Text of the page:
This morning, I found myself eating breakfast with my son who had a 2-hour delay from school due to the ice storm. He said, “I don’t like January, I cannot wait for the first day of Spring.” It dawned on me. There is a lesson to be learned from January, a powerful one if we just take a moment to listen to the gifts of this special month.
January on the east coast is defined by cold days, snow, ice and bleak, dreary days. The sun sets way too early, making you feel like the day is way too short. It is harder to do many things that we enjoy doing when it is this cold and dark outside. It is much easier to say, “I will exercise tomorrow” or “I will take the dog out for a walk later today” and then later today turns into tomorrow or sometimes not at all.
Seasonal Affective Disorder is a diagnosis that plagues many Americans, close to 3 million every year, according to the Mayo Clinic. Seasonal affective disorder (SAD) is a type of depression that’s related to changes in seasons. Mayo Clinic reports (https://www.mayoclinic.org/diseases-conditions/seasonal-affective-disorder/symptoms-causes/syc-20364651) that “SAD begins and ends at about the same times every year. If you’re like most people with SAD, your symptoms start in the fall and continue into the winter months, sapping your energy and making you feel moody. Less often, SAD causes depression in the spring or early summer. Treatment for SAD may include light therapy (phototherapy), medications and psychotherapy. Don’t brush off that yearly feeling as simply a case of the “winter blues” or a seasonal funk that you must tough out on your own. Take steps to keep your mood and motivation steady throughout the year. In most cases, seasonal affective disorder symptoms appear during late fall or early winter and go away during the sunnier days of spring and summer. Less commonly, people with the opposite pattern have symptoms that begin in spring or summer. In either case, symptoms may start out mild and become more severe as the season progresses.
Signs and symptoms of SAD may include:
- Feeling depressed most of the day, nearly every day
- Losing interest in activities you once enjoyed
- Having low energy
- Having problems with sleeping
- Experiencing changes in your appetite or weight
- Feeling sluggish or agitated
- Having difficulty concentrating
- Feeling hopeless, worthless or guilty
- Having frequent thoughts of death or suicide
Fall and winter SAD
Symptoms specific to winter-onset SAD, sometimes called winter depression, may include:
- Appetite changes, especially a craving for foods high in carbohydrates
- Weight gain
- Tiredness or low energy
Even if you don’t meet criteria for SAD, the winter blues are real! January is the middle of the school year, a time when fatigue sets in and you are less excited about the newness of things, you feel that you still have the second half of the school year to go! It is easy to feel overwhelmed, exhausted, beaten down by winter, less motivated and overall apathetic.
While talking to my son who is on a community swim team, it dawned on me. January is a lot like the third lap of a 100-meter race. The fall is like the first lap of the race when you jump off off the deck ready to go. You plunge into that pool or work week or school year with excitement and hope for a new year of successes. The second lap, late fall, early winter, you think to yourself, “ok, I got this.” You are a bit tired, but you are still fresh and motivated and not that tired or run down. But, here it comes, the third lap, that 25 meters when your legs are so tired they are almost numb, your heart is racing, making it hard to breath and your arms feel like mush. Your internal voice says, “I can’t do this” and you wonder how you can push through this. Perhaps it is a fear of failure, or a loss of faith, or a sense of hopelessness. Maybe you find yourself lifting up your head to steal a peak at your competitor who has their head down, laser focused, and you think to yourself, “how can they do this and I can’t?” But somehow, your legs keep kicking, your arms keep stroking and your heart keeps pumping. But then, like magic, you do that final flip turn and you are in the last lap of this race. And you suddenly get a resurgence of energy, adrenaline and hope. Your internal voice begins to say, “I can do this” and you realize that you are going to finish the race, you will do it! And you finish…just like that.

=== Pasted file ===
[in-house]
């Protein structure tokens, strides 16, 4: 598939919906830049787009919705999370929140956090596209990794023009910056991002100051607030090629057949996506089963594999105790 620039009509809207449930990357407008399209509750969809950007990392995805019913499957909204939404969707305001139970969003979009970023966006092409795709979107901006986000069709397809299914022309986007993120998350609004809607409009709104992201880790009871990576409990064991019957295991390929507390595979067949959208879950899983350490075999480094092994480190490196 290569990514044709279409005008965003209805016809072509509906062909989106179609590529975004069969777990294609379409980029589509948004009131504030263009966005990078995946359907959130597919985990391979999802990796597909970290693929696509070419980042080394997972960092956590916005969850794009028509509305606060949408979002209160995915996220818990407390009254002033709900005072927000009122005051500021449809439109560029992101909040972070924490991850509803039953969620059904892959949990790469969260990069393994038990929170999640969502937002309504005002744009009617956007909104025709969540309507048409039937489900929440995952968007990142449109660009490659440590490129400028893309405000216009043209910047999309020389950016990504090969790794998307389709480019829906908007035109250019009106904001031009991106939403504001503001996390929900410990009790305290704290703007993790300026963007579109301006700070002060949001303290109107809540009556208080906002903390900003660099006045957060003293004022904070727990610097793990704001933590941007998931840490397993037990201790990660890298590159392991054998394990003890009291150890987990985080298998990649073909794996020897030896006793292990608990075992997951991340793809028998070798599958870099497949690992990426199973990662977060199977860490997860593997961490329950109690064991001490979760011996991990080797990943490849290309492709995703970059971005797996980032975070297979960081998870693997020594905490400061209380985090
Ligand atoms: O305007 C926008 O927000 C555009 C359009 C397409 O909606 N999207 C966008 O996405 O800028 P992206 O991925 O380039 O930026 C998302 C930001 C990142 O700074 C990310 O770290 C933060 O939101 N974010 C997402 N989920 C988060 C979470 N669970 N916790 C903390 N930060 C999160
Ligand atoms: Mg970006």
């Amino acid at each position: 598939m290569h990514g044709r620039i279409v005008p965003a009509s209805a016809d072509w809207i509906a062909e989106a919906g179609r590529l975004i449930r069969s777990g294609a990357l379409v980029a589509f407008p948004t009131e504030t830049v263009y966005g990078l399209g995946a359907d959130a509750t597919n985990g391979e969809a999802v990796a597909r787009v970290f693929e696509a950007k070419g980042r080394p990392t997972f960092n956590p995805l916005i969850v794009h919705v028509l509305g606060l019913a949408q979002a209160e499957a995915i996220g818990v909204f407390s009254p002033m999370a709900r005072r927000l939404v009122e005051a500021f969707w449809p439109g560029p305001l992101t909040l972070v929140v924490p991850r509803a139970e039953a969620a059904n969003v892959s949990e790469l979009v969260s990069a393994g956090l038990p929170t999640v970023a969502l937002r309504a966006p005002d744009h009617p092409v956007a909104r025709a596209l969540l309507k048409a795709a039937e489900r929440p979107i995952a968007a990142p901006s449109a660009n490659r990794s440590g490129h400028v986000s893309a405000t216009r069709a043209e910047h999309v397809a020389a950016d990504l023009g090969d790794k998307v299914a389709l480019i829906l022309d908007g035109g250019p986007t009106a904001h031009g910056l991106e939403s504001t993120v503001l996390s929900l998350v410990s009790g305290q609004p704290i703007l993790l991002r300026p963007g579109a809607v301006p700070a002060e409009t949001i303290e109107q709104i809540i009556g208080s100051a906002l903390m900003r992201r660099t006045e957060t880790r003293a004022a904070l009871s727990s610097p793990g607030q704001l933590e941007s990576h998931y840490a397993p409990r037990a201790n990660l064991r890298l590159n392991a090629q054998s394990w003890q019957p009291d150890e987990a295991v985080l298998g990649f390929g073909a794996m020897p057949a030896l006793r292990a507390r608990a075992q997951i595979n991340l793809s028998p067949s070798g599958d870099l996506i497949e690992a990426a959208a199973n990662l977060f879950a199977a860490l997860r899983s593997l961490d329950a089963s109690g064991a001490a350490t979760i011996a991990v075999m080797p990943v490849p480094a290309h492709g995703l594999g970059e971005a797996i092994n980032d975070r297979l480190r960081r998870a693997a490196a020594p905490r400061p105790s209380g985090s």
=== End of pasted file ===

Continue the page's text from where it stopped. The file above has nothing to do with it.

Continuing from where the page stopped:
The third lap is a lot like January. It’s that time of year when you may think to yourself, “I am tired, and I don’t want to do my homework” or “I want to stay in bed and not go to work” or “I don’t want to go to the gym today.” A challenge for all of us is to see the blessings of January. That middle lap in the race is a lot like January because it is the time when we must work to keep feeling hopeful and motivated and resourceful. January does not take it easy on us, it challenges us to be the best versions of ourselves. It forces us to focus on the good that is to come, warmer weather, longer days filled with sunshine, summer! It forces us to both live in the more challenging moments, while we look forward to what is ahead.
Life is often measured by how we persevere when times are tough and challenging, not when they are easy. January forces us to practice this skill. Like the third lap of a 100-meter race, January is relentlessly demanding of our energy, hope, positive attitude and perseverance. If we take a moment to respect the demands of January, and allow ourselves to be challenged by this season, we can truly become the better versions of ourselves. We can appreciate our challenges, celebrate our successes and be kinder to ourselves through the difficult times. Please never hesitate to ask for help if you feel that your winter blues are more severe and possibly diagnostic of SAD. Help is available, and a sign of strength is being able to ask for it.